for maintenance or inspection purposes, to render medical assistance, to accompany students needing assistance, or students needing to receive assistance. And also the last one, subsection 7 there, it says, that has been temporarily designated for use by that person's biological sex. It is often the practice in athletic events in particular, where a team travels to the opposite school, that a locker room of the other gender than the sports team will be temporarily designated for their use during that event. So that's covered as well. Section 1.3 of the bill, it's a second provision on bathroom policy. And it provides that in other public facilities, so facilities operated by state agencies, by localities, and also other types of bathrooms operated by local school boards, the same policy will exist. And the same similar exceptions apply. Notice, there is no mandate on private business in this law. The businesses are free to regulate their own facilities as they see fit, and we believe that's consistent with a good favorable business environment, and appropriate freedom of choice. [BLANK_AUDIO] Now Part II. Part II and Part III are the portions that as we introduced the bill, I mentioned relate to clarifying what authority exists for localities in certain areas. Part II has, [BLANK_AUDIO] Three sections. Section 2.1, clarifies that local governments lack authority, are preempted is the term in law, to adopt regulation of wages. Now, the reason that is in this bill, is because of the two sections that follow that, Sections 2.2 and 2.3. These sections provide that, if a local government, county, or city engages a contractor, it is not able to impose regulations, or controls on that contractor's employment practices. Or mandate, or prohibit how it will provide goods, services, or accommodations to any member of the public. These were the provisions previously modified in 2013, when a city overstepped its authority, and used its contracting policy to impose a minimum living wage, as the terminology went, on its contracting parties. We've now make clear and stated here, cuz what we've said there is, they're disabled from regulating the employment practices generally of contracting parties, or their way of selling services, or goods. Therefore we've moved more generally, and clarified something again that is not new law, it's a clarification. The Wage and Hour Act of North Carolina, is a complete and integrated legislative scheme regulating wages and labor conditions. And so to make it abundantly clear that local governments are disabled from this area, we've made an explicit statement of preemption of the field. That takes us to the third part, which is titled, Protection of Rights in Employment and Public Accommodations. North Carolina has had since 1976, an Article in Chapter 143, a statement of public policy against employment discrimination on the basis of race, religion, color, national origin, sex. [BLANK_AUDIO] For the first time we are enacting, proposing to enact, a state wide statement of public policy against discrimination in public accommodations on those same categories. I've actually omitted two that appear on the top, and I wanna explain that, so that in the employment discrimination provision that's preexisted cuz it covers age. Which is uniquely appropriate for employment discrimination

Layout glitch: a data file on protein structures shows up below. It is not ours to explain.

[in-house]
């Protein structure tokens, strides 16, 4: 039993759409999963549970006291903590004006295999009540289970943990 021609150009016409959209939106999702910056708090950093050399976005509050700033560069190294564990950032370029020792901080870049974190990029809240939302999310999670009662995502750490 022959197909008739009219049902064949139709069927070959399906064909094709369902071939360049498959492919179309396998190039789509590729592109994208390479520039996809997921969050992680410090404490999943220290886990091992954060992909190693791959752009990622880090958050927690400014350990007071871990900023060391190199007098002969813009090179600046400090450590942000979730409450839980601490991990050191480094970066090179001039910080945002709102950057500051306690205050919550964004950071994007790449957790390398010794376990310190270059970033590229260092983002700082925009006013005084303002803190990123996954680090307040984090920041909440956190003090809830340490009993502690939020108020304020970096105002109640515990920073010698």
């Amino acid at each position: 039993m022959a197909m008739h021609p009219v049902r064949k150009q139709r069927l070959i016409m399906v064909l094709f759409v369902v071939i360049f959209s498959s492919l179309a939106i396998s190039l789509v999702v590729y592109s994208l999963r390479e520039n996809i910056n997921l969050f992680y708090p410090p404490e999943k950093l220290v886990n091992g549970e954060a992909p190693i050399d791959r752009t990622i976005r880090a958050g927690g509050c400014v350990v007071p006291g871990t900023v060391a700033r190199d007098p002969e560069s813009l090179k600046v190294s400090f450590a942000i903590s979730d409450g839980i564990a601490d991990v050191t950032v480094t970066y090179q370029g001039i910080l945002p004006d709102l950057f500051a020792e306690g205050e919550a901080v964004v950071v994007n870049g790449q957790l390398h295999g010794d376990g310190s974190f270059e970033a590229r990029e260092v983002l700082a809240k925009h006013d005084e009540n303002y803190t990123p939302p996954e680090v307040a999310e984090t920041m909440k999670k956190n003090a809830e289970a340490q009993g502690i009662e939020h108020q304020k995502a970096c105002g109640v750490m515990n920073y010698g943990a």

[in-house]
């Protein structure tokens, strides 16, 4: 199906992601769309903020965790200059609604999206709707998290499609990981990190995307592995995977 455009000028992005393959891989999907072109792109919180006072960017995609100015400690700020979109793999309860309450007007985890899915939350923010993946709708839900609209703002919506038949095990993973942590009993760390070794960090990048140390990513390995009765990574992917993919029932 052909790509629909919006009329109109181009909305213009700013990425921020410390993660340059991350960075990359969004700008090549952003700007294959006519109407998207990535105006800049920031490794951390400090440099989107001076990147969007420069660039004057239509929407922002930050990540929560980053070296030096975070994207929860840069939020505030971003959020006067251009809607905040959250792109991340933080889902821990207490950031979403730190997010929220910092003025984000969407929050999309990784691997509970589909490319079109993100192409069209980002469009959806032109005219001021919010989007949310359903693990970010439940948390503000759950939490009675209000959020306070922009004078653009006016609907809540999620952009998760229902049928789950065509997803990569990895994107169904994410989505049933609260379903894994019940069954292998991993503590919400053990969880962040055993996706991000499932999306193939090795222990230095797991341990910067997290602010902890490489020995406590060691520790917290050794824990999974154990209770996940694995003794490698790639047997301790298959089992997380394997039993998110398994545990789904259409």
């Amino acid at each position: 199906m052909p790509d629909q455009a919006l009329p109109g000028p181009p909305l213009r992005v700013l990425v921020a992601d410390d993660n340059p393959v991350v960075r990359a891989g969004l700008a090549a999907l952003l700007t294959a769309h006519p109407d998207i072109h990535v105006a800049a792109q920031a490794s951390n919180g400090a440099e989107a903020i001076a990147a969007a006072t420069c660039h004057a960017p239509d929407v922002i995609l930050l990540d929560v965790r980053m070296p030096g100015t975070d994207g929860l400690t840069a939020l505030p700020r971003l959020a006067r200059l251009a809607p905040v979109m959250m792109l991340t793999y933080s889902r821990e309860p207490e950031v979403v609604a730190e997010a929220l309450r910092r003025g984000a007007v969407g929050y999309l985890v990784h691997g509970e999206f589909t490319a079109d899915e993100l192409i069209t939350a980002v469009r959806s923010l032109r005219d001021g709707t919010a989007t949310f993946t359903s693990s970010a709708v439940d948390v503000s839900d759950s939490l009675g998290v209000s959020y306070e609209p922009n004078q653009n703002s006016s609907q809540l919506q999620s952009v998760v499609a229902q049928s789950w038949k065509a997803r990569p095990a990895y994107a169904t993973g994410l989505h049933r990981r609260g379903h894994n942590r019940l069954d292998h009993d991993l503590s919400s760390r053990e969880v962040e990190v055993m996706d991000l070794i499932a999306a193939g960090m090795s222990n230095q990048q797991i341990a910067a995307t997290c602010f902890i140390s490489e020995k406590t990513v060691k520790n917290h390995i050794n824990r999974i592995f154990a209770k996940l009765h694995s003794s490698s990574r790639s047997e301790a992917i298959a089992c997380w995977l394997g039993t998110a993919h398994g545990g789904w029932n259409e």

not for a public accommodations, for a reason I can go into if someone has a question. But the other one is disability. There were reports in the media this morning, that we're curtailing protections for disabilities. That's completely incorrect. That is covered comprehensively in a separate State statute, Chapter 168A of the General Statutes, provides comprehensive protection for disability discrimination, including in public accommodations. There's a case from the court of appeals in 2015, in which the fact that handicap is included in this employment non-discrimination public policy statement, creates an enormous confusion that the court of appeals had to work its way through, and it is a potential trap for the unwary. If people who suffer disability discrimination, should bring their claim inadvertently under that public policy statement, as opposed to under Chapter 168A, they can deprive themselves of appropriate remedies. As we're enacting for the first time in North Carolina, a state wide statement of public accommodations, non-discrimination, we've left handicap to be covered completely and comprehensively by the existing Chapter 168A. And we've used for consistency, the definition of public accommodations in 168A to inform the non-discrimination policy that we are enacting here. And we cover all of the, what the Supreme Court has termed suspect and quasi-suspect classifications, in this new comprehensive statement opposed to discrimination in public accommodations. In both of those statements of public policy, we've also now articulated clear statements of legislative intent that localities are preempted from acting in these areas. But I wanna emphasize to you all again, that no one can point to a statute that has its ever explicitly delegated authority to cities and counties to do that. And in fact, if you read the Williams versus Blue Cross and Blue shield case from 2003, the courts have already been active in striking down exactly that sort of regulation. Where there was a comprehensive employment discrimination measure enacted in a county, the Supreme Court said, that county didn't have authority to do that. But the matter appears to remain unclear, and therefore we're proposing to clarify it. In both of these statements of public policy, the one on employment discrimination and the other on public accommodations discrimination. The Human Resources Commission, within the Department of Administration is empowered to receive complaints, to investigate, and to conciliate complaints that arise concerning either of those. At the end there's a severability provision, you all know what's that for. And the final provision, Part V, makes clear to the extent the field preemptions statements made elsewhere in the legislation, doesn't seem to cover it, or leaves any doubt at all. It makes clear that ordinances, regulations, policies adopted that are inconsistent with this law are superseded and preempted, and that's from front to back. Mr. Chairman. >> Thank you, Representative Bishop. Before we take questions, let me do a couple of other housekeeping things. One is, I had a question for members of the committee. You do not have to offer amendments to the bill in committee in order for them to be considered on the floor. You can, under the rules that we're just adopted earlier in session, amendments can be offered on the floor for the first time. So, you can take that into consideration in deciding if you have something you want to offer. Also, I should point out to the committee members, and the public that are present, that we have four House Sergeant-at-Arms that are around the chambers, that may be able to help you if you have a concern. Young Bae is over here, Jim Moran in the back by the door, Doug Harris is back here, and Joe Crook is over by this door.